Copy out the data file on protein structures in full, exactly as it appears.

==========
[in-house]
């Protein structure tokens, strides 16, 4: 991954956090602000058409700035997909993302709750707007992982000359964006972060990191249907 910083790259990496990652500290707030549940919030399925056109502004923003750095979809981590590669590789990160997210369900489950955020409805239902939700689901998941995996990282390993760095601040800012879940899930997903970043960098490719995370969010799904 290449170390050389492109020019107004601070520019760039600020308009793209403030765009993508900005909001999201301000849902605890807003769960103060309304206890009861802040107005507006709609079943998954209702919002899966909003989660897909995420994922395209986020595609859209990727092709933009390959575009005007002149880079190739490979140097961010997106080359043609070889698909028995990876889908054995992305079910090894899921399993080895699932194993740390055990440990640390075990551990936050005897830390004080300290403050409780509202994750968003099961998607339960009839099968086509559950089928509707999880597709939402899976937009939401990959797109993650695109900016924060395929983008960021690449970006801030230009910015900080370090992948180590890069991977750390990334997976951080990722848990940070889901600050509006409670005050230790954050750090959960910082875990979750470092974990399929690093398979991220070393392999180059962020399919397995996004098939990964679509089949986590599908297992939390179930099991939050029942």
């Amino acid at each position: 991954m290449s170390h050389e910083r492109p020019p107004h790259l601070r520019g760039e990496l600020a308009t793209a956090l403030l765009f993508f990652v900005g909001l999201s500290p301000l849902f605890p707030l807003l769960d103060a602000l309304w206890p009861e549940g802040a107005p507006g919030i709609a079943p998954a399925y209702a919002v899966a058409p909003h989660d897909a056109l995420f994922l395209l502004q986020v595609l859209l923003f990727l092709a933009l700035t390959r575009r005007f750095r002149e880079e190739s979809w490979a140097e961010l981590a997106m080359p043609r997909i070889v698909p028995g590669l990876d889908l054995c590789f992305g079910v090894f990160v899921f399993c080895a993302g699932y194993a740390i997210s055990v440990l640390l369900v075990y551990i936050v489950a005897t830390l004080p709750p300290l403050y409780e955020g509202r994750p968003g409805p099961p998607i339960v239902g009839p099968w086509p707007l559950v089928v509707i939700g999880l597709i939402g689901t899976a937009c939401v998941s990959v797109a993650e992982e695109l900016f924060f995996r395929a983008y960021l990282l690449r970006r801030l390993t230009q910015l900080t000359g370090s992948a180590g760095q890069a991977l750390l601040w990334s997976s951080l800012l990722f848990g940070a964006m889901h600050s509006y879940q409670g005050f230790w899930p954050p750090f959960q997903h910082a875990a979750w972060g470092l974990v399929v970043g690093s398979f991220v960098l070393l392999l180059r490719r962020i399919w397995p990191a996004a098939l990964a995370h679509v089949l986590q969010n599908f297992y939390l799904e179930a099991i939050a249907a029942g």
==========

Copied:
[in-house]
């Protein structure tokens, strides 16, 4: 991954956090602000058409700035997909993302709750707007992982000359964006972060990191249907 910083790259990496990652500290707030549940919030399925056109502004923003750095979809981590590669590789990160997210369900489950955020409805239902939700689901998941995996990282390993760095601040800012879940899930997903970043960098490719995370969010799904 290449170390050389492109020019107004601070520019760039600020308009793209403030765009993508900005909001999201301000849902605890807003769960103060309304206890009861802040107005507006709609079943998954209702919002899966909003989660897909995420994922395209986020595609859209990727092709933009390959575009005007002149880079190739490979140097961010997106080359043609070889698909028995990876889908054995992305079910090894899921399993080895699932194993740390055990440990640390075990551990936050005897830390004080300290403050409780509202994750968003099961998607339960009839099968086509559950089928509707999880597709939402899976937009939401990959797109993650695109900016924060395929983008960021690449970006801030230009910015900080370090992948180590890069991977750390990334997976951080990722848990940070889901600050509006409670005050230790954050750090959960910082875990979750470092974990399929690093398979991220070393392999180059962020399919397995996004098939990964679509089949986590599908297992939390179930099991939050029942």
């Amino acid at each position: 991954m290449s170390h050389e910083r492109p020019p107004h790259l601070r520019g760039e990496l600020a308009t793209a956090l403030l765009f993508f990652v900005g909001l999201s500290p301000l849902f605890p707030l807003l769960d103060a602000l309304w206890p009861e549940g802040a107005p507006g919030i709609a079943p998954a399925y209702a919002v899966a058409p909003h989660d897909a056109l995420f994922l395209l502004q986020v595609l859209l923003f990727l092709a933009l700035t390959r575009r005007f750095r002149e880079e190739s979809w490979a140097e961010l981590a997106m080359p043609r997909i070889v698909p028995g590669l990876d889908l054995c590789f992305g079910v090894f990160v899921f399993c080895a993302g699932y194993a740390i997210s055990v440990l640390l369900v075990y551990i936050v489950a005897t830390l004080p709750p300290l403050y409780e955020g509202r994750p968003g409805p099961p998607i339960v239902g009839p099968w086509p707007l559950v089928v509707i939700g999880l597709i939402g689901t899976a937009c939401v998941s990959v797109a993650e992982e695109l900016f924060f995996r395929a983008y960021l990282l690449r970006r801030l390993t230009q910015l900080t000359g370090s992948a180590g760095q890069a991977l750390l601040w990334s997976s951080l800012l990722f848990g940070a964006m889901h600050s509006y879940q409670g005050f230790w899930p954050p750090f959960q997903h910082a875990a979750w972060g470092l974990v399929v970043g690093s398979f991220v960098l070393l392999l180059r490719r962020i399919w397995p990191a996004a098939l990964a995370h679509v089949l986590q969010n599908f297992y939390l799904e179930a099991i939050a249907a029942g």